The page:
SEOUL: South Korea’s central bank has warned debt repayment risks would sharply increase for small business owners next year, according to a biannual financial stability report.
The Bank of Korea (BoK) estimated in the report that small business owners’ debt-service ratio (DSR), or the ratio of interest and principal payments to disposable income, would rise to 46% in 2023, after falling to 38.5% in 2022 from 40% in 2021.
The government’s reimbursement of Covid-related losses and a recovery in demand as social distancing restrictions are lifted will offset rising interest rates and expiration of emergency lending programmes this year, the BoK said.
The bank also notes the “possibility of a sharp increase in repayment risks next year, especially among the low-income class.”
By income class, the BoK estimated the DSR to jump from 34.5% in 2022, to 48.1% in 2023 for the bottom 30% of earners, from 38.6% to 47.8% for the middle, and from 39.5% to 44.4% for the top 30%.
The government’s special lending programme that extends debt maturities and defers repayments for small businesses and the self-employed hit by the pandemic expires this September.
South Korea has scrapped since late April all Covid-19-related restrictions, except a mandate to wear masks indoors.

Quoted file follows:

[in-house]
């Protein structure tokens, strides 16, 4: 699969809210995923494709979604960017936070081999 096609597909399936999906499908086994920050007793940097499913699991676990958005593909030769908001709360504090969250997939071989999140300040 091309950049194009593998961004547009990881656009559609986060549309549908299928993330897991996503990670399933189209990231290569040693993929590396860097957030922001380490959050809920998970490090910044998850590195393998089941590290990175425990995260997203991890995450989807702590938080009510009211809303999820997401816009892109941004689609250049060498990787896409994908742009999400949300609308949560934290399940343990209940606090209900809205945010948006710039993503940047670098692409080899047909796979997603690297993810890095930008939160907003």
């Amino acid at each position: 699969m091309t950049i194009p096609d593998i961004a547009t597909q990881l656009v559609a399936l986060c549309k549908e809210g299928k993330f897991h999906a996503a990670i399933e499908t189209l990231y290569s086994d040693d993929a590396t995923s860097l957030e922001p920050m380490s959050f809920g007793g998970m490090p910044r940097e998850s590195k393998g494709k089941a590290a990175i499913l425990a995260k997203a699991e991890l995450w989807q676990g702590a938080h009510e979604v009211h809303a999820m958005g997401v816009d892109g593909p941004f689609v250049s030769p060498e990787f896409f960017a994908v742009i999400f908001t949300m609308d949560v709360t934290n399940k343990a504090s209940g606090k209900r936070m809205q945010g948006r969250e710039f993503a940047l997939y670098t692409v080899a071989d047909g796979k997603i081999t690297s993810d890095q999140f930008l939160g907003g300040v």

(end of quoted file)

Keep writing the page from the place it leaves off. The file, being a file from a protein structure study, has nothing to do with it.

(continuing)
The government last month prepared a total 62 trillion won (US$47.94bil or RM211bil) supplementary budget to reimburse small businesses’ losses due to the curbs.
Financial support programmes should be shifted from “liquidity support” to “solvency support”, such as measures to help restructure debts or close businesses, the BoK added in the report.
The central bank on Tuesday said it expects inflation to be higher than the earlier projection and that it would closely assess debt repayment burdens to determine whether a half-percentage point interest rate hike in July was appropriate.
The BoK last month raised interest rates by 25 basis points to 1.75%, the highest since mid-2019, joining a global wave of central bank policy tightening to deal with price spikes not seen in decades. — Reuters